“What you’re talking about is a degree of buying into a political system,” Heaney said.  “But the more you use tactics that we recognize as getting you influence, the more you buy into the system, and the more you buy into the system, the more you open yourself up to compromise.”

In Occupy Wall Street’s case, Heaney said demands could be as vague as simply calling for financial bailout programs to apply to individuals rather than banks.

Most of those in Zuccotti Park, though, don’t see the need for a change in tactics.  At least not yet.

“There isn’t a consolidated message, and I don’t think there needs to be,” said Andrew Lynn, 34, who drove the three hours from his home in Troy, N.Y., to help the demonstrators’ media team.

So far, Occupy Wall Street seems to be doing just fine without a unified message.  As Andrew Grossman reported for The Wall Street Journal, the protest doesn’t appear to be losing any steam:

Meanwhile, the encampment in Zuccotti Park showed no signs of ending, despite falling temperature and a night of rain.  Shortly after 1 a.m. Sunday, a few hundred people huddled under tarps and sleeping bags filled the windswept plaza.  Once the sun rose, more joined:  Members of Transport Workers Union Local 100, which represents nearly 38,000 workers in the city’s bus and subway systems, marched in to cheers.

Protesters distributed a newspaper – “The Occupied Wall Street Journal” – that they printed using money raised online.

Its lead story began:  “What is occurring on Wall Street right now is remarkable.  For over two weeks, in the great cathedral of capitalism, the dispossessed have liberated territory from the financial overlords and their police army.”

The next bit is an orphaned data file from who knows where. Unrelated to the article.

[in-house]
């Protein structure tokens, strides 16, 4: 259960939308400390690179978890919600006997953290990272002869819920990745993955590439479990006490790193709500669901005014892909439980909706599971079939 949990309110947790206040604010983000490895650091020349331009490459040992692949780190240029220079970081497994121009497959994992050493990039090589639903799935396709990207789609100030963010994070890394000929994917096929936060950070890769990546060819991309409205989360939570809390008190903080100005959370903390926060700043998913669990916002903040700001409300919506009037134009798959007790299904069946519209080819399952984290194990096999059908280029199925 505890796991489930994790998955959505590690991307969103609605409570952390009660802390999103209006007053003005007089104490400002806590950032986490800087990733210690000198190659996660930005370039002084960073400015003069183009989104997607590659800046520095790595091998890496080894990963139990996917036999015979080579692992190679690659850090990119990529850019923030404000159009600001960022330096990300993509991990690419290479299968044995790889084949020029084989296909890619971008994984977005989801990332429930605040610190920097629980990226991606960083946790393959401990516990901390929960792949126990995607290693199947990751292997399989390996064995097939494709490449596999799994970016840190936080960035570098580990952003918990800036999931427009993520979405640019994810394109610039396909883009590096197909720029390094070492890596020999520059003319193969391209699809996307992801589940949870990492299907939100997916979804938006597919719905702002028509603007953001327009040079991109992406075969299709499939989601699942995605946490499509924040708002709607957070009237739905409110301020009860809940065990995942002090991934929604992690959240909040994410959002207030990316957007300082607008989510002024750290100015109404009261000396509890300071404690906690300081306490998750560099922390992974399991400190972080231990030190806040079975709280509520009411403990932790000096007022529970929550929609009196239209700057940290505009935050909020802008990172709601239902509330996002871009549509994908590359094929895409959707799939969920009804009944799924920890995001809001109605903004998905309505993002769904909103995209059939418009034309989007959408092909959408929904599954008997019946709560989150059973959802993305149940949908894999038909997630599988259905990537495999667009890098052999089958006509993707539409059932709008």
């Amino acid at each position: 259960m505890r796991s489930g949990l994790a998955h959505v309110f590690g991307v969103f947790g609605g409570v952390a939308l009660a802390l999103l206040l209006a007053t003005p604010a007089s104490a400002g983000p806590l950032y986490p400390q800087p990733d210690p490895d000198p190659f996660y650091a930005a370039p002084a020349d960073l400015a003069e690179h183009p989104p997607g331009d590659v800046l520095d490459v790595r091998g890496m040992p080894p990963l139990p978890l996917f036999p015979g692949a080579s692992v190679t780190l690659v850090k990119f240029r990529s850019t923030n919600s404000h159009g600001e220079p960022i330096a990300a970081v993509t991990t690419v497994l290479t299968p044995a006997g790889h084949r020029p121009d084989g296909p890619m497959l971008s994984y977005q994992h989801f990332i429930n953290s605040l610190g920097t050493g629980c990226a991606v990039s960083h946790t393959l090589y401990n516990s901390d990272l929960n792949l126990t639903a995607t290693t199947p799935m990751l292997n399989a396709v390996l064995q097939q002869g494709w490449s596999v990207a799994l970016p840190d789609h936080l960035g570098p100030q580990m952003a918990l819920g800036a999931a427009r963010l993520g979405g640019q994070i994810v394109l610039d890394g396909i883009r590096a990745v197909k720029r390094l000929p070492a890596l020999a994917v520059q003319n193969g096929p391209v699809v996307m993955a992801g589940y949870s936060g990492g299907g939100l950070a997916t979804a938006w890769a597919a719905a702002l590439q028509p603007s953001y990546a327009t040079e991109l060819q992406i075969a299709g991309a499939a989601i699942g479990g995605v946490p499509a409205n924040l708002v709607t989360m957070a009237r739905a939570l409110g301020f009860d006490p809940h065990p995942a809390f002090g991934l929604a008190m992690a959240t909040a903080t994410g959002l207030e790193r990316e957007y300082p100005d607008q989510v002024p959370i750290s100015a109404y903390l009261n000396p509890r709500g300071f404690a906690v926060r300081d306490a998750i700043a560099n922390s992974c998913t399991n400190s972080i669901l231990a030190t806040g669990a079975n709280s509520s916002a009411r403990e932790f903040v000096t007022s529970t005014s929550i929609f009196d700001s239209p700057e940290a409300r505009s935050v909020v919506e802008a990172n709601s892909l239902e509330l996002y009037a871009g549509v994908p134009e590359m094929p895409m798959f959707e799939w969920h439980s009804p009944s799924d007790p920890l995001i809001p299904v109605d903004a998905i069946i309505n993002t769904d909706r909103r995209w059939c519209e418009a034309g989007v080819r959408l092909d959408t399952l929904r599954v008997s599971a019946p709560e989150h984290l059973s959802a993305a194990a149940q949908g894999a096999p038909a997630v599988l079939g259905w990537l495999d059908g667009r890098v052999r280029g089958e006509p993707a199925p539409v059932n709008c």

At this point, it appears as though the activists participating in the Occupy Wall Street effort should stick with their unrestricted focus.  If it ain’t broke, don’t fix it.


 

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Drew Westen Nails It Again

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Dr. Drew Westen is a Professor of Psychology and Psychiatry at Emory University.  After receiving his Bachelor of Arts degree at Harvard, Westen picked up a Master’s in Social and Political Thought from the University of Sussex in England.  He earned his PhD in Clinical Psychology at the University of Michigan.

In 2007, Dr. Westen wrote a book entitled, The Political BrainHere’s how the book was described by the publisher, PublicAffairs:

The idea of the mind as a cool calculator that makes decisions by weighing the evidence bears no relation to how the brain actually works.  When political candidates assume voters dispassionately make decisions based on “the issues,” they lose.      .   .   .

In politics, when reason and emotion collide, emotion invariably wins. Elections are decided in the marketplace of emotions, a marketplace filled with values, images, analogies, moral sentiments, and moving oratory, in which logic plays only a supporting role.     .   .   .   The evidence is overwhelming that three things determine how people vote, in this order:  their feelings toward the parties and their principles, their feelings toward the candidates, and, if they haven’t decided by then, their feelings toward the candidates’ policy positions.